Sebi mulls exempting govt from open offer obligation

The regulator might also relax creeping acquisition rules

regulator Securities and Exchange Board of India (Sebi) is planning to introduce a set of for the government that will be different from what private companies follow.

The proposal, on the drawing board, intends to exempt the government from making the mandatory open offer to buy an additional 26 per cent from minority shareholders if its stake in a company crosses 25 per cent.

The move comes in the wake of a recent instance where the government was exempted from making an open offer in financial institution Ltd, after its holding in the firm jumped from a marginal 0.0000011 per cent to 55.57 per cent, following conversion of warrants into shares in September.
 

SPECIAL TREATMENT
Instances when market regulator Securities and Exchange Board of India (Sebi) had to exempt the government from open offer obligation
  • IFCI (September 24, 2012): The conversion of debentures worth Rs 923 crore had led to the government’s stake going up from 0.0000011% to 55.57%, resulting in acquiring control of IFCI
  • (March 26, 2012): Conversion of Tier-I bonds increased the government’s shareholding from 65.13% to 70.73%, breaching the creeping acquisition limit of 5%
  • Hindustan Copper (October 1, 2004): Issuances of equity shares worth Rs 365 crore to the government had led to an increase in government’s shareholding from 98.95% to 99.48%

“Although IFCI was a genuine case for exemption, we are looking whether we can have specific exemptions for the government under the (Takeover Code) Regulations,” said a senior official, requesting anonymity. He said the proposal was at a nascent stage and the contours of the rules were being discussed.

Sebi might also tweak rules for the government in cases of creeping acquisition, where buyers have to make an open offer it they purchase more than five per cent in a company in a financial year

In March, the regulator had exempted the government from making an open offer for IDBI Bank Ltd, when a proposed into the bank crossed the creeping acquisition limit of five per cent.

Sebi had introduced the new takeover code last year, increasing the open offer trigger limit from 15 per cent to 25 per cent. Also, it raised the minimum open offer required to be made by the acquirer to 26 per cent from 20 per cent.

Securities lawyers said a different set of laws for government companies would be detrimental to the interests of minority shareholders, though rules allow Sebi to do so.

“One objective of governance through regulators is to provide a level-playing field to both government participants and non-government participants. Preferential treatment to the government as acquirers under the takeover code would distort the level-playing field, which is already distorted on many other counts,” said M S Sahoo, a former whole-time member of Sebi and a lawyer.

The rationale behind the open offer obligation, which in some countries is as high as 100 per cent, is to give an opportunity to the minority shareholders to exit if they don't wish to continue with the new management in case of change in control.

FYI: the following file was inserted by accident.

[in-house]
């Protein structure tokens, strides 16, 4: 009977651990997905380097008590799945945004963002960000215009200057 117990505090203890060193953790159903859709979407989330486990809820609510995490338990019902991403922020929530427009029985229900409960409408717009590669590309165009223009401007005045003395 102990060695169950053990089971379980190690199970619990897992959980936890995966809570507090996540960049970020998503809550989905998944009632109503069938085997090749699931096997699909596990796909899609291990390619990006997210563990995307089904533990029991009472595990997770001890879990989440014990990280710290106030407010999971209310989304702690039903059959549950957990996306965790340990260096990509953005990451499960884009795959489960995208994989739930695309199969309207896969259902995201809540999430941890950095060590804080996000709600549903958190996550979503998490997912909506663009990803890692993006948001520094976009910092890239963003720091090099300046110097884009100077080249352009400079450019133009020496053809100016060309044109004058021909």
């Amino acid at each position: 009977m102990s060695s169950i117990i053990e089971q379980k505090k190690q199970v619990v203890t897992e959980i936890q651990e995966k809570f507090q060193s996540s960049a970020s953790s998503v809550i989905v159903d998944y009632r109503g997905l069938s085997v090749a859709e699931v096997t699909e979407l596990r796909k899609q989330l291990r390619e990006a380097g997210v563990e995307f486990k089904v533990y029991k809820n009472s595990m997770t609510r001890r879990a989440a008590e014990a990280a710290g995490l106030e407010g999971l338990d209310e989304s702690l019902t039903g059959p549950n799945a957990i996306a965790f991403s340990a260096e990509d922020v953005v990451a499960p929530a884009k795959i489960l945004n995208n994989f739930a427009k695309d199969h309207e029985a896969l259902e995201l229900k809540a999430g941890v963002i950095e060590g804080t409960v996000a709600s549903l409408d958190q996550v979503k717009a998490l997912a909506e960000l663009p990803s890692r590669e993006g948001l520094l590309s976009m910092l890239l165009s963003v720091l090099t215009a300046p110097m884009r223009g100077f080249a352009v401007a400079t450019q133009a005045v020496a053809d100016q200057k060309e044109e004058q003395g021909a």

Pavan Vijay, founder of corporate services provider Corporate Professionals, said: “In my view, giving automatic exemption to the government will not be justified from the point of view of minority shareholders. They should be given the opportunity to exit whenever there is an acquisition of shares of a listed company beyond the specific threshold, whether the said acquisition is by the government or by private parties.”

Lawyers said securities laws in the country are already partly distorted in certain cases. One is that the minimum public shareholding requirement for a public sector undertaking is much lower at 10 per cent than that for private sector companies, which is 25 per cent.

image
Business Standard
177 22
Business Standard

Sebi mulls exempting govt from open offer obligation

The regulator might also relax creeping acquisition rules

Samie Modak  |  Mumbai 



regulator Securities and Exchange Board of India (Sebi) is planning to introduce a set of for the government that will be different from what private companies follow.

The proposal, on the drawing board, intends to exempt the government from making the mandatory open offer to buy an additional 26 per cent from minority shareholders if its stake in a company crosses 25 per cent.

The move comes in the wake of a recent instance where the government was exempted from making an open offer in financial institution Ltd, after its holding in the firm jumped from a marginal 0.0000011 per cent to 55.57 per cent, following conversion of warrants into shares in September.
 

SPECIAL TREATMENT
Instances when market regulator Securities and Exchange Board of India (Sebi) had to exempt the government from open offer obligation
  • IFCI (September 24, 2012): The conversion of debentures worth Rs 923 crore had led to the government’s stake going up from 0.0000011% to 55.57%, resulting in acquiring control of IFCI
  • (March 26, 2012): Conversion of Tier-I bonds increased the government’s shareholding from 65.13% to 70.73%, breaching the creeping acquisition limit of 5%
  • Hindustan Copper (October 1, 2004): Issuances of equity shares worth Rs 365 crore to the government had led to an increase in government’s shareholding from 98.95% to 99.48%

“Although IFCI was a genuine case for exemption, we are looking whether we can have specific exemptions for the government under the (Takeover Code) Regulations,” said a senior official, requesting anonymity. He said the proposal was at a nascent stage and the contours of the rules were being discussed.

Sebi might also tweak rules for the government in cases of creeping acquisition, where buyers have to make an open offer it they purchase more than five per cent in a company in a financial year

In March, the regulator had exempted the government from making an open offer for IDBI Bank Ltd, when a proposed into the bank crossed the creeping acquisition limit of five per cent.

Sebi had introduced the new takeover code last year, increasing the open offer trigger limit from 15 per cent to 25 per cent. Also, it raised the minimum open offer required to be made by the acquirer to 26 per cent from 20 per cent.

Securities lawyers said a different set of laws for government companies would be detrimental to the interests of minority shareholders, though rules allow Sebi to do so.

“One objective of governance through regulators is to provide a level-playing field to both government participants and non-government participants. Preferential treatment to the government as acquirers under the takeover code would distort the level-playing field, which is already distorted on many other counts,” said M S Sahoo, a former whole-time member of Sebi and a lawyer.